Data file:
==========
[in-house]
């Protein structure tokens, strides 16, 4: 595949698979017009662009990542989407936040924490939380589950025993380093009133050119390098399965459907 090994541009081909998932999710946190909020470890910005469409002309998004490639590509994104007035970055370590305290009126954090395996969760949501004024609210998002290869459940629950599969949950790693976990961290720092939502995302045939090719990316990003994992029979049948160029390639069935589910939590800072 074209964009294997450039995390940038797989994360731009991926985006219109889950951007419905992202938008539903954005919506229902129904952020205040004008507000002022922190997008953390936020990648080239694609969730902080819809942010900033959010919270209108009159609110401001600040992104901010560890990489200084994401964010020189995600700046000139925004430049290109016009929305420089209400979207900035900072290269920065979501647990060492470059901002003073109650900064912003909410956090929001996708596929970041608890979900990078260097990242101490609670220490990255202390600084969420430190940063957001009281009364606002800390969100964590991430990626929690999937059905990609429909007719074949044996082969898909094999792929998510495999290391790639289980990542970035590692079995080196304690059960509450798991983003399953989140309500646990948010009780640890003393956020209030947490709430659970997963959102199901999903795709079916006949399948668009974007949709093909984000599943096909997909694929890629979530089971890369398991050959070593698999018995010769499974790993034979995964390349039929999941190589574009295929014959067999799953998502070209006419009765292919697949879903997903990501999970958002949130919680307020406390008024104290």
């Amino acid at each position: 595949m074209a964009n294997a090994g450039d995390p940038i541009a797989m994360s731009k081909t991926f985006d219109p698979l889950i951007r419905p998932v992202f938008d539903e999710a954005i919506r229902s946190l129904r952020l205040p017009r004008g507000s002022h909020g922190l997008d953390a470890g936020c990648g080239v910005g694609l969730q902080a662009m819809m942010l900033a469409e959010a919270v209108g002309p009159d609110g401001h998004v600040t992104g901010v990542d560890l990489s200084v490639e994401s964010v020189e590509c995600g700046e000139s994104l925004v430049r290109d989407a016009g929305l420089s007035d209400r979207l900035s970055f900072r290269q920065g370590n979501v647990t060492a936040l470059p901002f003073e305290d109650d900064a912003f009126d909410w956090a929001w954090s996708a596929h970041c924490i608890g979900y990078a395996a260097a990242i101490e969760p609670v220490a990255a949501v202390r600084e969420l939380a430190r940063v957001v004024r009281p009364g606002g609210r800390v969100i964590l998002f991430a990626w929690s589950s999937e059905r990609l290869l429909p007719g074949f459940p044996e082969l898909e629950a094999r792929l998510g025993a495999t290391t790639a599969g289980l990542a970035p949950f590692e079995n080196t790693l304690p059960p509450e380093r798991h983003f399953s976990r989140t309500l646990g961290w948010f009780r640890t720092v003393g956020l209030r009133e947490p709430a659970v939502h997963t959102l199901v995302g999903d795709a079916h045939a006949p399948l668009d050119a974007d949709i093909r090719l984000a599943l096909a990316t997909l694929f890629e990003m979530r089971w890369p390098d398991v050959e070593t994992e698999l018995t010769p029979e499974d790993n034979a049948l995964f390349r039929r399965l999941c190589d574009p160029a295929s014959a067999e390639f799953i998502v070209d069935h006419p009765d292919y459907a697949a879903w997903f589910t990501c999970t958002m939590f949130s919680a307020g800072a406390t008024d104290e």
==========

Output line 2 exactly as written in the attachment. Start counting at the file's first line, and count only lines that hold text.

């Protein structure tokens, strides 16, 4: 595949698979017009662009990542989407936040924490939380589950025993380093009133050119390098399965459907 090994541009081909998932999710946190909020470890910005469409002309998004490639590509994104007035970055370590305290009126954090395996969760949501004024609210998002290869459940629950599969949950790693976990961290720092939502995302045939090719990316990003994992029979049948160029390639069935589910939590800072 074209964009294997450039995390940038797989994360731009991926985006219109889950951007419905992202938008539903954005919506229902129904952020205040004008507000002022922190997008953390936020990648080239694609969730902080819809942010900033959010919270209108009159609110401001600040992104901010560890990489200084994401964010020189995600700046000139925004430049290109016009929305420089209400979207900035900072290269920065979501647990060492470059901002003073109650900064912003909410956090929001996708596929970041608890979900990078260097990242101490609670220490990255202390600084969420430190940063957001009281009364606002800390969100964590991430990626929690999937059905990609429909007719074949044996082969898909094999792929998510495999290391790639289980990542970035590692079995080196304690059960509450798991983003399953989140309500646990948010009780640890003393956020209030947490709430659970997963959102199901999903795709079916006949399948668009974007949709093909984000599943096909997909694929890629979530089971890369398991050959070593698999018995010769499974790993034979995964390349039929999941190589574009295929014959067999799953998502070209006419009765292919697949879903997903990501999970958002949130919680307020406390008024104290």